Three 10 minute bouts of walking beat 30 minutes
Any movement is good
A study (1) examined whether breaking up exercise into small, manageable segments throughout the day would be as beneficial as the same length of exercise in one continuous bout.
Glenn Gaesser and his colleagues used a group of adult volunteers who were generally healthy except for early symptoms of high blood pressure. Hypertension (high blood pressure) is one of the primary risk factors for heart disease and stroke. Those in the study tended to have an average daily blood pressure around an unhealthy 140/90 and a tendency to occasional higher spikes during the day.
Many studies show that prehypertension responds well to exercise. However, these studies all employed moderate exercise sessions lasting for an uninterrupted 30 minutes or so per day. This is the common standard for improving health.
Gaesser wanted to know whether dividing 30 minutes of exercise into three 10 minute sessions spaced throughout the day would have a better outcome. His volunteers walked briskly at an intensity equalling about 75% of each volunteer's maximum heart rate during three 10 minute sessions at 9:30am, 1:30pm and 5:30pm. They also completed one 30 minute session of brisk walking one afternoon on a separate day, and on the final day they did no exercise.
The result was that breaking up the daily exercise into three short sessions was significantly more effective than a single half-hour session. Average blood pressure was lowered, as well as the number of times their blood pressure spiked above 140/90.
This confirms yet again that sitting for long periods throughout the day is damaging to health and longevity, and it is highly beneficial to get up and move around many times every day. Any movement, just getting up and going into another room, reaching up, reaching down, is betting than sitting or lying for many minutes.
Many people think that 30 minutes of exercise each day is just too hard or takes up too much time, but now there is proof that even a brisk 10 minute walk or other exercise is a great thing to do, and will have a significant effect on your health.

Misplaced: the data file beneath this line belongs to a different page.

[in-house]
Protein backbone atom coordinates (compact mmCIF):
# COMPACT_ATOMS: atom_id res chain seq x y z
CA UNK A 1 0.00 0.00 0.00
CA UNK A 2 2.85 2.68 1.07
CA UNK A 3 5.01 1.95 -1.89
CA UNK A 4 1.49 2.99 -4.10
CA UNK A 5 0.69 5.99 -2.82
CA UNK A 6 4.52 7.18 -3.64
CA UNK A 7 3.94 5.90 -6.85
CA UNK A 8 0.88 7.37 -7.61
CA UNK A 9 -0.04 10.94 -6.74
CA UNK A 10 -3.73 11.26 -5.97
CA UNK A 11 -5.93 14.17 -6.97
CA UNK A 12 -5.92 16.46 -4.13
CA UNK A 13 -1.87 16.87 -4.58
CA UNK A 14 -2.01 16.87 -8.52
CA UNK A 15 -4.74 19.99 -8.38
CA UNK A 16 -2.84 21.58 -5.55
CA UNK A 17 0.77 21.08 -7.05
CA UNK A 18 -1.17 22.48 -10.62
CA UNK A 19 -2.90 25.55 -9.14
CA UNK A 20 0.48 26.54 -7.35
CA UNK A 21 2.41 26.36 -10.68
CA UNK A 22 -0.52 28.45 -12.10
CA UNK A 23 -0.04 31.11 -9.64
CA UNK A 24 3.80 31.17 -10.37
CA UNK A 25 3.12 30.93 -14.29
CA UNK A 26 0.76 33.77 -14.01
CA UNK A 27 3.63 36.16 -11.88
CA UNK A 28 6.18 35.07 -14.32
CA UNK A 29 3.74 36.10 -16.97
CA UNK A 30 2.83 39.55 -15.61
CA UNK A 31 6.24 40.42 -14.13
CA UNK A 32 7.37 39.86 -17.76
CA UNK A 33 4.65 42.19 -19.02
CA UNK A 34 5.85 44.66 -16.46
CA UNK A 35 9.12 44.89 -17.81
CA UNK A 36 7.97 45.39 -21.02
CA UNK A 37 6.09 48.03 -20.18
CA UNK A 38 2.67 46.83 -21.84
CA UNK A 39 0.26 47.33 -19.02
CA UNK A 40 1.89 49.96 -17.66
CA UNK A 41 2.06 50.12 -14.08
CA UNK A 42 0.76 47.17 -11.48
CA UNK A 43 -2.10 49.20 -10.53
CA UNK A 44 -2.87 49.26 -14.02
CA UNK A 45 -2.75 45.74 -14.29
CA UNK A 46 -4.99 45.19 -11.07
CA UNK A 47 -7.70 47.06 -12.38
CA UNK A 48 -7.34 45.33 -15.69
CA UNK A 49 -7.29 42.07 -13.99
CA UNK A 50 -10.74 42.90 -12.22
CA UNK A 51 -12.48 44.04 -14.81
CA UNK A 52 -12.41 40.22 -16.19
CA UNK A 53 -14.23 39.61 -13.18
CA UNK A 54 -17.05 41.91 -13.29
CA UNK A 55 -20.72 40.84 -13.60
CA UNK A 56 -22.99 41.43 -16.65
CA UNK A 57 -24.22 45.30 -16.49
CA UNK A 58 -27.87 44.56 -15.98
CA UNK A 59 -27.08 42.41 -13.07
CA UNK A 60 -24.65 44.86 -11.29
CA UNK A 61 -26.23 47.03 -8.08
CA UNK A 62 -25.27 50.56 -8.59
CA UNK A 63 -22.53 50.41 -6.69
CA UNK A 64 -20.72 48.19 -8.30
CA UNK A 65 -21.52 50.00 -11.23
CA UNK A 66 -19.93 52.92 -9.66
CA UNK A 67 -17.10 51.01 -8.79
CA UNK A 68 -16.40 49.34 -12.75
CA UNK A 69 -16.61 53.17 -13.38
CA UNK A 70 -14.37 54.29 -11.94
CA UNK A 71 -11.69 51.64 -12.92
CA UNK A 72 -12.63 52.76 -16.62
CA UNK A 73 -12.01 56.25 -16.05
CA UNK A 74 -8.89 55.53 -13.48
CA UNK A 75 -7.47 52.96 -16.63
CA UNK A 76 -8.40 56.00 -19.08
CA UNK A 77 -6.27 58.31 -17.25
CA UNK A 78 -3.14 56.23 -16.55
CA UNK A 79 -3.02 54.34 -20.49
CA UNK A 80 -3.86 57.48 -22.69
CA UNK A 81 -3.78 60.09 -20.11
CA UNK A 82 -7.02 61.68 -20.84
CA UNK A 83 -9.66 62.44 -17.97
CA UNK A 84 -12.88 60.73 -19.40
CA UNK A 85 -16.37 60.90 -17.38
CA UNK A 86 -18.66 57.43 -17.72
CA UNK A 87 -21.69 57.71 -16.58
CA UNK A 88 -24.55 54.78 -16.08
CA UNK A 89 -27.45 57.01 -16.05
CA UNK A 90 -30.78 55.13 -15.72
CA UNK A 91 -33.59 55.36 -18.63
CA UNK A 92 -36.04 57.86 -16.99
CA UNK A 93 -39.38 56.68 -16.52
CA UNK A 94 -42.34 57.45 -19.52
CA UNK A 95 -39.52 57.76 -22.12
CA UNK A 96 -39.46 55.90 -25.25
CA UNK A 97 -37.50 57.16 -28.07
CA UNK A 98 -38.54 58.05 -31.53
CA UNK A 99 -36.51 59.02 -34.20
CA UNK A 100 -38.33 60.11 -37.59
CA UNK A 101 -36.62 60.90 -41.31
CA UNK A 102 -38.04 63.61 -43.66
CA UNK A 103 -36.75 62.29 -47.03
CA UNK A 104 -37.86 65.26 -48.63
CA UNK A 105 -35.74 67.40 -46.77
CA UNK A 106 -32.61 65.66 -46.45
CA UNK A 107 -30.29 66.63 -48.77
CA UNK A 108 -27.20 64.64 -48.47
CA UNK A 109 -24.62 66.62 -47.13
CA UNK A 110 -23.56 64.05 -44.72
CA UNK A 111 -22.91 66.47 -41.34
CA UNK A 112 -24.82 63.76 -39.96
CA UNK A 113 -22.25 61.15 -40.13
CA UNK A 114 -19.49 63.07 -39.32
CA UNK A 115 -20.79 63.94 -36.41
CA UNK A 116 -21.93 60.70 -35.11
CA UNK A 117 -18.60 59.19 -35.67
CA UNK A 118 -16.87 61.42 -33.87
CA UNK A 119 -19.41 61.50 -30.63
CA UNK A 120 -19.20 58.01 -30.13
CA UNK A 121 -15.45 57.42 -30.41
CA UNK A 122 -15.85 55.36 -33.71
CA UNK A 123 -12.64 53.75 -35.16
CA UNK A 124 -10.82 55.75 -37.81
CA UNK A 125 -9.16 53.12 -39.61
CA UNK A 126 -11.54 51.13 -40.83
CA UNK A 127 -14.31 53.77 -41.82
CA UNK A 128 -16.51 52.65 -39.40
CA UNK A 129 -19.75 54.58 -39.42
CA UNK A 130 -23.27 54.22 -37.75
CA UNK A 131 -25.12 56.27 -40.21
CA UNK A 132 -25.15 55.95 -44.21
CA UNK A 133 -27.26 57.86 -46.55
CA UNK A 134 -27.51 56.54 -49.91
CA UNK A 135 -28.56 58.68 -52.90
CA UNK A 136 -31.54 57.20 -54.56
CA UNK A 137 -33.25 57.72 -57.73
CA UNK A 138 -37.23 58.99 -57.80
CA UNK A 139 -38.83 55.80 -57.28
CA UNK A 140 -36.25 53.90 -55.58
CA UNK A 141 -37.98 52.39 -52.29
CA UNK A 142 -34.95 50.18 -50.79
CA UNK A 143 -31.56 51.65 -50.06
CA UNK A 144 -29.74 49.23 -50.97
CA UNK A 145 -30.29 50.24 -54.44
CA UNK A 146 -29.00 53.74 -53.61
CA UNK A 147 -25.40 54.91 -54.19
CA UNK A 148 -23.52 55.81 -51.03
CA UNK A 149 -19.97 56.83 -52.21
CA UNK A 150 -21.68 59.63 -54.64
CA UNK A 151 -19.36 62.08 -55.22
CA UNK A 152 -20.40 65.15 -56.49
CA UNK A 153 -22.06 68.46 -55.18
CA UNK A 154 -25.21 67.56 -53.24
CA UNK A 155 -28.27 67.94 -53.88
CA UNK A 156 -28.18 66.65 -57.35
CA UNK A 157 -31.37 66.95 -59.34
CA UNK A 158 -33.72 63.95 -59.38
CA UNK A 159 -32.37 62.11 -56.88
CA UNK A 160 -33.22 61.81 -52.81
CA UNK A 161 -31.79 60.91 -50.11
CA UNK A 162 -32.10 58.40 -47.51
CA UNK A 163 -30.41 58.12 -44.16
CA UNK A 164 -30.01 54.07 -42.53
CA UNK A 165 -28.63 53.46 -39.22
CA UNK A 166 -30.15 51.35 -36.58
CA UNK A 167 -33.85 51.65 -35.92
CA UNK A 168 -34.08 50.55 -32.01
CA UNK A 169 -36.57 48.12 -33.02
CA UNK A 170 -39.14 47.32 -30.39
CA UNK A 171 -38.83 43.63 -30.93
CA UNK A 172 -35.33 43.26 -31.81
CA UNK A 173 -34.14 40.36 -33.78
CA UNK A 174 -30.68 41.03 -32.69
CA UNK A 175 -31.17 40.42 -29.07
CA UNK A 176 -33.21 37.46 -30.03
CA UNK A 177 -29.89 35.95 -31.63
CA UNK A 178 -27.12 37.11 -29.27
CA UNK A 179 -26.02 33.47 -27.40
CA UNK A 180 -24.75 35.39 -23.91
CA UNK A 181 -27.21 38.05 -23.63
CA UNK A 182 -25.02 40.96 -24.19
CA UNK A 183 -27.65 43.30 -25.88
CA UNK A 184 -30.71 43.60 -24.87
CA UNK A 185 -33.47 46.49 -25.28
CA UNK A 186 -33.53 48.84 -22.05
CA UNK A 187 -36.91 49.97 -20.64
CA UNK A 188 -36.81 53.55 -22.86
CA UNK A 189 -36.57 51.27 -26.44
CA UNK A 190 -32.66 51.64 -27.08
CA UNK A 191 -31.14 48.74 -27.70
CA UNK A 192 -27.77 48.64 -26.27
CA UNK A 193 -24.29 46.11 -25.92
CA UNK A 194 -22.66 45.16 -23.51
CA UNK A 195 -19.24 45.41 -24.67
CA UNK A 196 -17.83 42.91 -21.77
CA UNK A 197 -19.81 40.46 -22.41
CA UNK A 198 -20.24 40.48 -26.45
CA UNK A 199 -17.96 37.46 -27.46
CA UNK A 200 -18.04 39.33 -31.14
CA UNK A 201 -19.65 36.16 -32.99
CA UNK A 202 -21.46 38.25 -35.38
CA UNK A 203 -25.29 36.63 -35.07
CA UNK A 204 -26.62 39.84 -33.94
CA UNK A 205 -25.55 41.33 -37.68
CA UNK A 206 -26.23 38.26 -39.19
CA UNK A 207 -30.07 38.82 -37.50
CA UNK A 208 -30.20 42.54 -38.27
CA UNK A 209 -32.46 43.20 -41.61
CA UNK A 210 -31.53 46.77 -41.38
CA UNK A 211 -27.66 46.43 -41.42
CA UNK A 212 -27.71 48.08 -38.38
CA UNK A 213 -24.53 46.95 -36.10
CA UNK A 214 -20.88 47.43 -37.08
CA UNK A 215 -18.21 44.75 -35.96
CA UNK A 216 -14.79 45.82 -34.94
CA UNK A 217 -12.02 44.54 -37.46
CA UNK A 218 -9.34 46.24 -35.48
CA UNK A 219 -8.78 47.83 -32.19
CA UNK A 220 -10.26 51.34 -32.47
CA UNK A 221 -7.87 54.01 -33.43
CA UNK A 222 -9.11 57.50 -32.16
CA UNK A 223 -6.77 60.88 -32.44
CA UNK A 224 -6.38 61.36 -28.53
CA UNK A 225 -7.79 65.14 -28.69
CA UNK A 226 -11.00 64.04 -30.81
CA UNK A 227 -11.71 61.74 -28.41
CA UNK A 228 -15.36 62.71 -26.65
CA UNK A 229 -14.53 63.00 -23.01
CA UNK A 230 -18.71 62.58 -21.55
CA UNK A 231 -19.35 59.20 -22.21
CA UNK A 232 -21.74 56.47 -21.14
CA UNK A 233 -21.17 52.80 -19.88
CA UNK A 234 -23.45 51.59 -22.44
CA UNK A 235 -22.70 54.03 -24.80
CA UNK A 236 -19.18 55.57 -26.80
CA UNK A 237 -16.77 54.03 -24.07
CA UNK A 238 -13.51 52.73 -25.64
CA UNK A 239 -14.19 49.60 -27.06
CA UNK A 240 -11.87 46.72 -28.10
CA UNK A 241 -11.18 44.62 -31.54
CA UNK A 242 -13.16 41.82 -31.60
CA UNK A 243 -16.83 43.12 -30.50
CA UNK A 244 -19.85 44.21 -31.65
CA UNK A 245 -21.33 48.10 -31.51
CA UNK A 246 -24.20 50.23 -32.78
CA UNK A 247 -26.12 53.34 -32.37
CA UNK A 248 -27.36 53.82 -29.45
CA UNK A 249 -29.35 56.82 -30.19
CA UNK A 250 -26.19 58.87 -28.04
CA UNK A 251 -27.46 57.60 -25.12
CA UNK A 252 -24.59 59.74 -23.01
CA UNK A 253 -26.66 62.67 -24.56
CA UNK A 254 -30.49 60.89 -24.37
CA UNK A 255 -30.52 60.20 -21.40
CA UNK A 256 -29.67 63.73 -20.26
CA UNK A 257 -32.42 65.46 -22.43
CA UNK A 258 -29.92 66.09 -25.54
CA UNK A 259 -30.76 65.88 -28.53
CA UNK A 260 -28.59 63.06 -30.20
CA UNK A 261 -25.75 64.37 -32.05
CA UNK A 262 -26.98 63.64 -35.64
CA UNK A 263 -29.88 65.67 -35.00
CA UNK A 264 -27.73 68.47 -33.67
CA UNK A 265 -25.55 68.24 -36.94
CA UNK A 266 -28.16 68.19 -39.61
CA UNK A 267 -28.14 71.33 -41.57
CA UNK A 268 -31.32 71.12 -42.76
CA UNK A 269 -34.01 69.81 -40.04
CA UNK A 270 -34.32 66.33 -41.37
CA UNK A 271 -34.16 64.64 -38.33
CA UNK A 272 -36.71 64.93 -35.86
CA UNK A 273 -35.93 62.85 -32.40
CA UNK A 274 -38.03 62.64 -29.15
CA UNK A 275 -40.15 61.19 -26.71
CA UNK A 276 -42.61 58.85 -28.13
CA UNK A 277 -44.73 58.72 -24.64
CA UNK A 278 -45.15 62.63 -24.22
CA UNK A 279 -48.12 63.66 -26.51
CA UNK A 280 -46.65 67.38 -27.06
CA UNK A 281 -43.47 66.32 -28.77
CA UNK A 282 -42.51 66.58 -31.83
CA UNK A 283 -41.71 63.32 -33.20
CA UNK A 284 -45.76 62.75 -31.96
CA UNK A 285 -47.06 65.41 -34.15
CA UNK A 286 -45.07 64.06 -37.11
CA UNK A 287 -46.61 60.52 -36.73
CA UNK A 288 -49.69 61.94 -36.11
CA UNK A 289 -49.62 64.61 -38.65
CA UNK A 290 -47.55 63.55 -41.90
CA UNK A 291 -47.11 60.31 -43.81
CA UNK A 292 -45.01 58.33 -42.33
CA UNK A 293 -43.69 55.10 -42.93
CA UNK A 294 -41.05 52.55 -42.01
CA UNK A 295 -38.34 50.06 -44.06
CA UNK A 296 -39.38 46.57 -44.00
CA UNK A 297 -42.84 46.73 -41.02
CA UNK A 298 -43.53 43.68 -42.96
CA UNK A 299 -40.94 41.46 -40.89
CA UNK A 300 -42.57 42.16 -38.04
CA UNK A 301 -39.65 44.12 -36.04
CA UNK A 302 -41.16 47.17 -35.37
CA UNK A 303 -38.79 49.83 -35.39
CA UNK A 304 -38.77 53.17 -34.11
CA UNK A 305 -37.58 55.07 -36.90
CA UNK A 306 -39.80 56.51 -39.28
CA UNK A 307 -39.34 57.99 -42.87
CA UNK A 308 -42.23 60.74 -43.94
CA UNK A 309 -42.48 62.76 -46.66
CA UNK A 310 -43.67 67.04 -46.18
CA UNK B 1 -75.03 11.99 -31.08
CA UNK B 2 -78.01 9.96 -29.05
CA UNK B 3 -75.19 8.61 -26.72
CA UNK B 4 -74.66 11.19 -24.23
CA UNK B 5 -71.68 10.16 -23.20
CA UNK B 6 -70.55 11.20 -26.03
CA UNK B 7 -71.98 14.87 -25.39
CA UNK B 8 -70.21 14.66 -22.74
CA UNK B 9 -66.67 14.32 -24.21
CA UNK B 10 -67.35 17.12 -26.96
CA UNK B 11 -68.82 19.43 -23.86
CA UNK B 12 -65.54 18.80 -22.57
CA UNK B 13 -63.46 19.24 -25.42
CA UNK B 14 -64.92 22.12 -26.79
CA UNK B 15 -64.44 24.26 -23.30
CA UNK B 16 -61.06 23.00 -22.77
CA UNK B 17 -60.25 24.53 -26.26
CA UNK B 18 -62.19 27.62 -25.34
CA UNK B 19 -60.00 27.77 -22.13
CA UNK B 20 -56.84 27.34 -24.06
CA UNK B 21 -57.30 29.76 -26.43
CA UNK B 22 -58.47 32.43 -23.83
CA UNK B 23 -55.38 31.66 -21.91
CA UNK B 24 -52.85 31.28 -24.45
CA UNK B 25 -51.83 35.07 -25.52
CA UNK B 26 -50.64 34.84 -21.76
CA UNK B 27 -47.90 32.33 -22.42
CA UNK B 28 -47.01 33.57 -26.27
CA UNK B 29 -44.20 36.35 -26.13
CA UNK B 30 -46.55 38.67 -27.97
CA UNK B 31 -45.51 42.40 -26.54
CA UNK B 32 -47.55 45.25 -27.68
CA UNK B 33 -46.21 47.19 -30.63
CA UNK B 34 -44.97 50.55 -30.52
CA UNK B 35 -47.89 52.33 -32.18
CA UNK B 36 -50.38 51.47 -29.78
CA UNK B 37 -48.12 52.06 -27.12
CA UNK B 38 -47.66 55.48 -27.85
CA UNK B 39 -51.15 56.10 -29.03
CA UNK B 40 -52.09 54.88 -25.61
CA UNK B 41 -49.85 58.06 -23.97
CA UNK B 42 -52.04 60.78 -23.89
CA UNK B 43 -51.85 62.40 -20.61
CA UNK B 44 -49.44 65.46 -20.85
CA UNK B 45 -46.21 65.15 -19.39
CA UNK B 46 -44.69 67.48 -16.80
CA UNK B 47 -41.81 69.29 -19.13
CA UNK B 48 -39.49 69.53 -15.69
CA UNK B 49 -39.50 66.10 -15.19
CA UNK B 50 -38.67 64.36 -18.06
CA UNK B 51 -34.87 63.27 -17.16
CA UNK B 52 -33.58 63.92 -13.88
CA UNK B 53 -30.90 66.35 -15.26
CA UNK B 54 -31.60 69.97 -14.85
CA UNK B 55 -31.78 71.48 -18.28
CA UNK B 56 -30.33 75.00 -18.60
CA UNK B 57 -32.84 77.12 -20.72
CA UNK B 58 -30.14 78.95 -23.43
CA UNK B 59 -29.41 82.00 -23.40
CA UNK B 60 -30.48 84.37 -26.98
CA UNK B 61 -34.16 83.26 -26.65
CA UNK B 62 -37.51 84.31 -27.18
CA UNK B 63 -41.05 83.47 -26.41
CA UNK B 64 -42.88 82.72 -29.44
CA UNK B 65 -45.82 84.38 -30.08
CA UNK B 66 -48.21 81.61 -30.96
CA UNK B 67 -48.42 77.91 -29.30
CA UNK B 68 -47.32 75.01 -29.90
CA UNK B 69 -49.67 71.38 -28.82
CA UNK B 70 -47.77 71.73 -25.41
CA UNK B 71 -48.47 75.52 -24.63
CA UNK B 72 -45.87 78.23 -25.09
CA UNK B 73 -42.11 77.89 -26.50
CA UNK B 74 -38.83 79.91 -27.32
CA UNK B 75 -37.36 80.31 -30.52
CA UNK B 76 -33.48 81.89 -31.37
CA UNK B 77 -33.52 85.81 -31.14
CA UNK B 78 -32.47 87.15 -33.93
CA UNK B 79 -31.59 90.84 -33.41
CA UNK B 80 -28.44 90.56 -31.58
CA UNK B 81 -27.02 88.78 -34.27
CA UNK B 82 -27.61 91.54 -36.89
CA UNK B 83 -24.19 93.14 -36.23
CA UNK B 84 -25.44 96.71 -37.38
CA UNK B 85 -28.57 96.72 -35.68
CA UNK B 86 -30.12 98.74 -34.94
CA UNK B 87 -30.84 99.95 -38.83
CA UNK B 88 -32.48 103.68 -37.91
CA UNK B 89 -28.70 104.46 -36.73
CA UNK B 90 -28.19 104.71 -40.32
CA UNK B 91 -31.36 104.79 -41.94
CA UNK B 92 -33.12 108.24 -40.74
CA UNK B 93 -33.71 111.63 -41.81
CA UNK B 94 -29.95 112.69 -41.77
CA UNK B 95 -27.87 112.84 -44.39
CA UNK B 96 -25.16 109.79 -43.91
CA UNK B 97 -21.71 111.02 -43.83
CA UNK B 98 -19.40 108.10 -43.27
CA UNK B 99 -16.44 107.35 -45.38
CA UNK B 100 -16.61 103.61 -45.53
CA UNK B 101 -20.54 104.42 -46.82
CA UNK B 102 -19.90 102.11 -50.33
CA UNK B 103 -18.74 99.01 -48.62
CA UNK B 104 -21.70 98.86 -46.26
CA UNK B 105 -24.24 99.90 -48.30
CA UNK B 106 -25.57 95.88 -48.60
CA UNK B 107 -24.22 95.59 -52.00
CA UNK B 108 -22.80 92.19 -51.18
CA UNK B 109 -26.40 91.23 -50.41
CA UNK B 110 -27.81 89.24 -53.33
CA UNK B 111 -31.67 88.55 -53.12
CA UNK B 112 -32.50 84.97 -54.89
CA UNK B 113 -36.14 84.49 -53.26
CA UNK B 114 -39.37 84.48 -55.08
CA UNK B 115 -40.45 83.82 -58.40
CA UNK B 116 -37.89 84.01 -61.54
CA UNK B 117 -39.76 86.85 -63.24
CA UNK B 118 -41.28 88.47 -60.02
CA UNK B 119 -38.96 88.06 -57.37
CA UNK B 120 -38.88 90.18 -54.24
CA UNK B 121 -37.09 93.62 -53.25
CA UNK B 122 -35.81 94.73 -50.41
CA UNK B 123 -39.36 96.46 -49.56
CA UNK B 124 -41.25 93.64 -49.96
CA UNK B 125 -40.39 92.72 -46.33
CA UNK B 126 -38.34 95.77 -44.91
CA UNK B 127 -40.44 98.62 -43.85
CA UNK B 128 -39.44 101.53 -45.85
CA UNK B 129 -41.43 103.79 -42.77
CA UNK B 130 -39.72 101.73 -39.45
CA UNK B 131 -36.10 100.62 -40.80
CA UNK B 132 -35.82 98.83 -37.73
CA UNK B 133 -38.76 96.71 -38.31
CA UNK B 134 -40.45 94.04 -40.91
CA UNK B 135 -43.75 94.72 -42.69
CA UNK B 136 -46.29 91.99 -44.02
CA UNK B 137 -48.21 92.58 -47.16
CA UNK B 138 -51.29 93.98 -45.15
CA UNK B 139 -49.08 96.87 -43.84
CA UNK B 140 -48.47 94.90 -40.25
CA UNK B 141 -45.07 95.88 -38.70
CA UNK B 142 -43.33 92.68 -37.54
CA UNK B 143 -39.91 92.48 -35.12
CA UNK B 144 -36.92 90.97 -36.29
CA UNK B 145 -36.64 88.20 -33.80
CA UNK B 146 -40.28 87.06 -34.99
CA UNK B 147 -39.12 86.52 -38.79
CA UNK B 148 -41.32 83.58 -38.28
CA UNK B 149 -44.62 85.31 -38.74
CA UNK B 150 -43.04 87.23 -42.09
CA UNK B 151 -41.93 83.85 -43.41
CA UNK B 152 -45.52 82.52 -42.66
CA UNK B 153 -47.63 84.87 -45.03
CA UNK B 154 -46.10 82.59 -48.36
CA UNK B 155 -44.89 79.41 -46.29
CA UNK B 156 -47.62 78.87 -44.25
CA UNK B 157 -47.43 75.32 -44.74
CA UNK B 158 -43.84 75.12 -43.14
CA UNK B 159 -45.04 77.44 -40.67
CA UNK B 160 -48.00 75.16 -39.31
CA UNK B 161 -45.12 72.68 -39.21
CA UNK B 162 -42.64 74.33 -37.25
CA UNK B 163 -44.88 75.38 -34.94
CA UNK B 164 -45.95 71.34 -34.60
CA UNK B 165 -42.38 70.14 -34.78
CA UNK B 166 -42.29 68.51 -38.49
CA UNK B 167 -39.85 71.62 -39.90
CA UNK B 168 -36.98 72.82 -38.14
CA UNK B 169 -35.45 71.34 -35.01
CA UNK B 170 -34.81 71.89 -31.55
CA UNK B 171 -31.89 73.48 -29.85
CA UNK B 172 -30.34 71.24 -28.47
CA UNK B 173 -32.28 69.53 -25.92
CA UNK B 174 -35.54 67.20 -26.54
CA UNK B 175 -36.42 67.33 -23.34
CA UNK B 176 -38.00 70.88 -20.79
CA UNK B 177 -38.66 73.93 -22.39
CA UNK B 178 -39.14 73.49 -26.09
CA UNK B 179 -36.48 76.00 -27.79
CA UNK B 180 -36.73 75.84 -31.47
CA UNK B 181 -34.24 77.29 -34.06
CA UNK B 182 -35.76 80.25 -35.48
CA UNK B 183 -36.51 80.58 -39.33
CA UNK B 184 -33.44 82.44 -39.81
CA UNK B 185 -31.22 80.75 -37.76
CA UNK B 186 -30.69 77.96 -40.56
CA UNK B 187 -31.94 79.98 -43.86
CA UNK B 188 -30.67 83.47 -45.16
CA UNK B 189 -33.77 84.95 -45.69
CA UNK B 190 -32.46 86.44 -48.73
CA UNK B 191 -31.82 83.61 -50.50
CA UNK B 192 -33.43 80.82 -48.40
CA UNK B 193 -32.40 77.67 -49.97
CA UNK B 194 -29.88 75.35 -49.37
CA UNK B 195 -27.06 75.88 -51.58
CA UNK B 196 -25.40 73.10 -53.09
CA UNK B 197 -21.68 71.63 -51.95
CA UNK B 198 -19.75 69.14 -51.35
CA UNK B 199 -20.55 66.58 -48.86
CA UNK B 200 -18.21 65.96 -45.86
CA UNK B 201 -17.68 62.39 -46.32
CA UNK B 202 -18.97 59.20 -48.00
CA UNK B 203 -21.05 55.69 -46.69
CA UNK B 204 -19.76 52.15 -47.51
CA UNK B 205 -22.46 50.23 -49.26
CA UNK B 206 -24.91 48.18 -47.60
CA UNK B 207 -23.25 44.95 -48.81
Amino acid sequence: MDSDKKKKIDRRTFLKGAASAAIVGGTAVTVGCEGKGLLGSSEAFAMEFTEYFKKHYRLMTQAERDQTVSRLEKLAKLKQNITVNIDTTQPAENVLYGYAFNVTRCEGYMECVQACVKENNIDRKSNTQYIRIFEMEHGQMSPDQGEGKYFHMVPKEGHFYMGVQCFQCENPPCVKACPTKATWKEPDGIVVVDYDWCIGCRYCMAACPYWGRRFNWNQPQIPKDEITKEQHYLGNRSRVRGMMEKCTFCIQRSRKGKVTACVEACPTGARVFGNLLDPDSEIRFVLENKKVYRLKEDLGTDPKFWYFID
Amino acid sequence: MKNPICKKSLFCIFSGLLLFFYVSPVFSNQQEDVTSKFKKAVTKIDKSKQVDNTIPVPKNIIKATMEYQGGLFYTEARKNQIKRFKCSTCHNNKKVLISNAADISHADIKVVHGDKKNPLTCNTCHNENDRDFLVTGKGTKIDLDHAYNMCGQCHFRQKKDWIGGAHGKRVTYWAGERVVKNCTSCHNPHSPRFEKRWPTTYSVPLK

According to Gaesser, "it seems clear that, at least for blood pressure control, fractionized exercise is actually more effective than a single 30 minute bout."
This study joins a growing body of evidence suggesting that for many purposes, short, cumulative exercise sessions are remarkably beneficial.
Another study (2) of children and teenagers in 2011 found that repeated bouts of running or other physical activity lasting as little as five minutes at a time reduced their poor cholesterol profiles, wide waistlines and above-average blood pressure readings as much as longer exercise sessions did.
Other studies (3) found that exercising sporadically throughout the day aids in weight control, particularly for older women. They also showed that short, random exercise sessions improved aerobic fitness among previously sedentary people as much as a single, longer workout did. The short sessions were also more likely to be maintained over the long-term.
However, so-called fractionized exercise has its limits. Gaesser again: "You're not going to make it to the Olympics based on three 10 minute walks a day. You'll be healthier. You won't be an athlete."
Gaesser and his colleagues are now investigating whether even shorter bouts of exercise aid in blood pressure control and other measures of health. "We're trying to find out if, say, two minutes of walking done 15 times during the day is as effective."
Any movement is good
Even if you are not exercising and getting your heart and breathing rates up, any movement is beneficial. Today's lifestyles mean sitting for long periods - working, studying, eating, travelling, watching TV, relaxing. Sitting still for an hour is damaging and dangerous - and it can be countered just by getting up and walking around.
1. Bhammar DM, Angadi SS, Gaesser GA.
Effects of Fractionized and Continuous Exercise on 24-h Ambulatory Blood Pressure.
Med Sci Sports Exerc. 2012 Jul 6.
2. Holman RM, Carson V, Janssen I. Does the fractionalization of daily physical activity (sporadic vs. bouts) impact cardiometabolic risk factors in children and youth? PLoS One. 2011;6(10):e25733. Epub 2011 Oct 5.
3. Quinn TJ, Klooster JR, Kenefick RW. Two short, daily activity bouts vs. one long bout: are health and fitness improvements similar over twelve and twenty-four weeks? J Strength Cond Res. 2006 Feb;20(1):130-5.